Since the Pilgrims landed at Plymouth to escape religious persecution, America has been a haven for refugees. This year alone, the U.S. has welcomed more than 70,000 of them.
As a result of decades of political violence, hundreds of thousands of the Karen [kah–ren] people, the largest ethnic minority in Myanmar (formerly Burma), have been forced to flee the country. In 2007, the U.S. began allowing approximately 15,000 of them to resettle in America every year.
To accommodate these numbers, the U.S. government has depended on non-profit groups — mainly religious organizations and churches — to help the Karen and other refugee populations assimilate into American culture. This has been an enormous opportunity for the church to extend Christ’s welcome to the outcast.
One church in Greensboro, North Carolina, has done just that. In response to the influx of 3,000 refugees in their community, Friendly Avenue Baptist Church decided to sponsor one Karen family by helping them with basic needs, such as transportation, apartment set up, and language assistance.
Soon the church had three refugee families coming every Sunday and decided it was time to plant a church for those who spoke Karen. Over the course of the next two years, the church plant grew to 200, as word spread that Friendly Avenue really was friendly, a place where outsiders felt welcome.
Bryan Presson, 20-year missionary in Thailand and pastor of the Karen church, noticed that language barriers often forced his congregants to take low-paying jobs in factories located hours from their homes. And cultural illiteracy made them vulnerable to phone or mail scams. And they frequently faced prejudice and scorn from neighbors who weren’t excited about sharing jobs and resources in a downturned economy.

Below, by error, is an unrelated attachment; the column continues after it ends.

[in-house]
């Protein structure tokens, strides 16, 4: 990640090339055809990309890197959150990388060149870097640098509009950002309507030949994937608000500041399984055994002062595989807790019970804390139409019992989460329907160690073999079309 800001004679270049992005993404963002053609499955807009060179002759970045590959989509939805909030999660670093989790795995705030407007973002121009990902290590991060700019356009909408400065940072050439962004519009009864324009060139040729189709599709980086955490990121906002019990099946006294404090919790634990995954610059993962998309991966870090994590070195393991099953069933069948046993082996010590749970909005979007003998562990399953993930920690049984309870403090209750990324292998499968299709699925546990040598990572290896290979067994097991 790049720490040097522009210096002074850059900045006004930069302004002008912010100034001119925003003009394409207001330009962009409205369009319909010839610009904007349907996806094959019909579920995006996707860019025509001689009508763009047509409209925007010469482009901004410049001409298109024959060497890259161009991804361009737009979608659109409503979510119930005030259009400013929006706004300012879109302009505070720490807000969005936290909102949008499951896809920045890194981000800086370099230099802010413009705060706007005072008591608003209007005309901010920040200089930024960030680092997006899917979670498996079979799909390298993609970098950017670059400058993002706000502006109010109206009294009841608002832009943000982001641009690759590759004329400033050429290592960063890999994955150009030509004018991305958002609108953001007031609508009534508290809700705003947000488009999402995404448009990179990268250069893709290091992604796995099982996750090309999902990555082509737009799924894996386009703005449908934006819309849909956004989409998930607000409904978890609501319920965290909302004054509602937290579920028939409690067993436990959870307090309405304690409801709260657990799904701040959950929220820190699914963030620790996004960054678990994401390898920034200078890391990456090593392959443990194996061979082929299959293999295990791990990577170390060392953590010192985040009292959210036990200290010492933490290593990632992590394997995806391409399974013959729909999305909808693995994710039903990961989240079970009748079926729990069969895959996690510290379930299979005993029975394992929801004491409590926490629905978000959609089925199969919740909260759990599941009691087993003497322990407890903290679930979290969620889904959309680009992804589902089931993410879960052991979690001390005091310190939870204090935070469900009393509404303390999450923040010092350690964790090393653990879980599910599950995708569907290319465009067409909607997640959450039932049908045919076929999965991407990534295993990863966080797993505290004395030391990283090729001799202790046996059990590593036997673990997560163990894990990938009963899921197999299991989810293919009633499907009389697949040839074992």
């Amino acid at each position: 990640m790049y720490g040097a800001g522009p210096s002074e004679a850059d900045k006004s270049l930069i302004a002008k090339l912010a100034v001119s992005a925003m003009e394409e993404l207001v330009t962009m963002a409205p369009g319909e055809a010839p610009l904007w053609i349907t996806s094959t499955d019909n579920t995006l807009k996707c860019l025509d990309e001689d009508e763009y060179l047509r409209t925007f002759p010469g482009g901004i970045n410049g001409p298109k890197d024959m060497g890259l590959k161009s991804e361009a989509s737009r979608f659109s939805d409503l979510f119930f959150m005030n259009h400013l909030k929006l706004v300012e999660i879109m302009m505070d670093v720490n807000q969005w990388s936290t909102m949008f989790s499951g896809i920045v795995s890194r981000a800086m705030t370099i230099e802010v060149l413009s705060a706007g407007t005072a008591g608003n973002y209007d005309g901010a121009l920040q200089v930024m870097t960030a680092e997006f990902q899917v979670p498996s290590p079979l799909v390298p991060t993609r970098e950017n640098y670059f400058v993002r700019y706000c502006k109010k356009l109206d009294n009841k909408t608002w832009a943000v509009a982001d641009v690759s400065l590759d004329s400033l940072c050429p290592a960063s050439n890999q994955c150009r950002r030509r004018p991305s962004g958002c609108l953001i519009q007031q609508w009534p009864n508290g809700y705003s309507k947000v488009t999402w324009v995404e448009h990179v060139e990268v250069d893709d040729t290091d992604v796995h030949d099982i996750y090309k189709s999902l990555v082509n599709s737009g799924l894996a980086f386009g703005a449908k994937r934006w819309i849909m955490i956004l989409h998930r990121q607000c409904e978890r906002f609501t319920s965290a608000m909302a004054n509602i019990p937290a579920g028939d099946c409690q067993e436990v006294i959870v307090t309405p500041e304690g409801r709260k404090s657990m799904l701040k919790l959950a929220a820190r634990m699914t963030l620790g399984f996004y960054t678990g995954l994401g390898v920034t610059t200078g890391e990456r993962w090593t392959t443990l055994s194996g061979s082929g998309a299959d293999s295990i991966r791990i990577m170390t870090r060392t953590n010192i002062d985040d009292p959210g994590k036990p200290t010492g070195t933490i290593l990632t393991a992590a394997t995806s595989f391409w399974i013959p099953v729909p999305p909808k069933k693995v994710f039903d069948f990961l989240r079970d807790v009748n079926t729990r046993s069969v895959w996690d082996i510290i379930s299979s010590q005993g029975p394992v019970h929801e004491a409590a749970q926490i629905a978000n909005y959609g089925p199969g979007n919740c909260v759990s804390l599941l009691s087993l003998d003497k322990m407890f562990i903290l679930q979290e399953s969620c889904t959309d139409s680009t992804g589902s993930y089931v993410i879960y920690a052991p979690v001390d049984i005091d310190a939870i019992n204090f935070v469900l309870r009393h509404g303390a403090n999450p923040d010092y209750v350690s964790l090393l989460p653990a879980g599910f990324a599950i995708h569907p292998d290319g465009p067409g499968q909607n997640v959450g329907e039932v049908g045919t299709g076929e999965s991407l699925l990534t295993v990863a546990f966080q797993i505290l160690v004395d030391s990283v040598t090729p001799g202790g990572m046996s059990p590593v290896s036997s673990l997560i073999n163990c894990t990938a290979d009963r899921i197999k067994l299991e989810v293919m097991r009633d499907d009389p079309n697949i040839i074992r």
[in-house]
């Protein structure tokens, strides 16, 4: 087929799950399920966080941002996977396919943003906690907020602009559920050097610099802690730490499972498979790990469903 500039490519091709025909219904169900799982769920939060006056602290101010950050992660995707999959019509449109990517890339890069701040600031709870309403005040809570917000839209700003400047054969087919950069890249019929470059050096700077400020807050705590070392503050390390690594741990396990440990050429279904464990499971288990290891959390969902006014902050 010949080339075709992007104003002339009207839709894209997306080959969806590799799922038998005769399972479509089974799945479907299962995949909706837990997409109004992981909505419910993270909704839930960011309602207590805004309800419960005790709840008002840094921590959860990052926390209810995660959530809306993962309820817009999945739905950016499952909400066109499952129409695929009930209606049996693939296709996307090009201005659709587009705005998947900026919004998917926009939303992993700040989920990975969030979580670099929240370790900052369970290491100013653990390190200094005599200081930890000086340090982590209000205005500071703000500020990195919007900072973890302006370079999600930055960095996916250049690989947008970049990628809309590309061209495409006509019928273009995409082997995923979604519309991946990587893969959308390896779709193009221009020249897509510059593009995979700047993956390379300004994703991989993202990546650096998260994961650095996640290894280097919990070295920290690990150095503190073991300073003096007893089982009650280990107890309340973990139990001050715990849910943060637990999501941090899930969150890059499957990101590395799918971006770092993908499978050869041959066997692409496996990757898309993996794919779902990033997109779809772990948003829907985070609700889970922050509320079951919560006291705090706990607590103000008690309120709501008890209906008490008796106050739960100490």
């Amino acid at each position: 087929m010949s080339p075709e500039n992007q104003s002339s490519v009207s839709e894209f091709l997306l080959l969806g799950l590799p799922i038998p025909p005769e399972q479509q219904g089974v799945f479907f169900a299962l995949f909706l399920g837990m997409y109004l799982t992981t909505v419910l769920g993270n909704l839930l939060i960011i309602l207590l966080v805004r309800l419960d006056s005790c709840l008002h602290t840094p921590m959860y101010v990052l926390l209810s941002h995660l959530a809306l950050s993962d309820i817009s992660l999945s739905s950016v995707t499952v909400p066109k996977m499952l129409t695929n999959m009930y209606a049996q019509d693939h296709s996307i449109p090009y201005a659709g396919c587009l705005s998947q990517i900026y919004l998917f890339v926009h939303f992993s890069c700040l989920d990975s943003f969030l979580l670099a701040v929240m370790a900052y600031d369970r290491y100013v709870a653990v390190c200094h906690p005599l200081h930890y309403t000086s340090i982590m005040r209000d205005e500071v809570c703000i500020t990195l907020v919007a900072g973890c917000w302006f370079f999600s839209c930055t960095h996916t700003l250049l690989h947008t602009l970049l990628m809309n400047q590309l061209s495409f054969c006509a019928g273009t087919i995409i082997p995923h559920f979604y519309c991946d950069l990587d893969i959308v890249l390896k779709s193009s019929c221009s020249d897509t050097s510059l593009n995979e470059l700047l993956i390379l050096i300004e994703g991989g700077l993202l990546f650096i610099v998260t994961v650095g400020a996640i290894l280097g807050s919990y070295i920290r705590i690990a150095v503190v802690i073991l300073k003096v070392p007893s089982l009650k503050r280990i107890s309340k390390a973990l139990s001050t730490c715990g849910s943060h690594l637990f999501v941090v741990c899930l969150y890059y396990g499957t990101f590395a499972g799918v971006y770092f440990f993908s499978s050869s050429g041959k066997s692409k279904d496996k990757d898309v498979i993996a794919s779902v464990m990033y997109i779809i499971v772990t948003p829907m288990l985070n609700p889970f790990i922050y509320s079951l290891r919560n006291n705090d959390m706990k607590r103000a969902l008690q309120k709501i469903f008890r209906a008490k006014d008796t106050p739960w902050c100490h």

Friendly Avenue began tackling these barriers by offering ESL classes, transportation assistance, and advocacy. Presson said, “Whenever somebody comes to the U.S., they’re needy . . . It’s an opportunity to show kindness.”
Friendly Avenue is just one of the many churches across the country who are choosing to “welcome the stranger,” a distinctive that sets God’s people apart, as described in Deuteronomy 10:18. As increasing numbers of refugees seek asylum in the U.S., Christ’s followers have a unique opportunity to wisely and sensitively welcome the strangers in our midst.
Here are a few ways you might participate: Number one, visit the online Refugee Processing Center to find out if there are any refugees living in your area. Why not sponsor a family or start an ESL class? Perhaps there’s a church already doing these things that you can partner with. Consider becoming an advocate to help new residents steer clear of scams. Or reach out through an after-school program to the children and teens of refugees who are being bombarded with conflicting messages about what it means to be an American.
What better way to show Christ’s love to those in need? And the blessing will not be just theirs. As the writer of Hebrews reminds us: “Do not forget to entertain strangers, for by doing so, some people have entertained angels without knowing it.”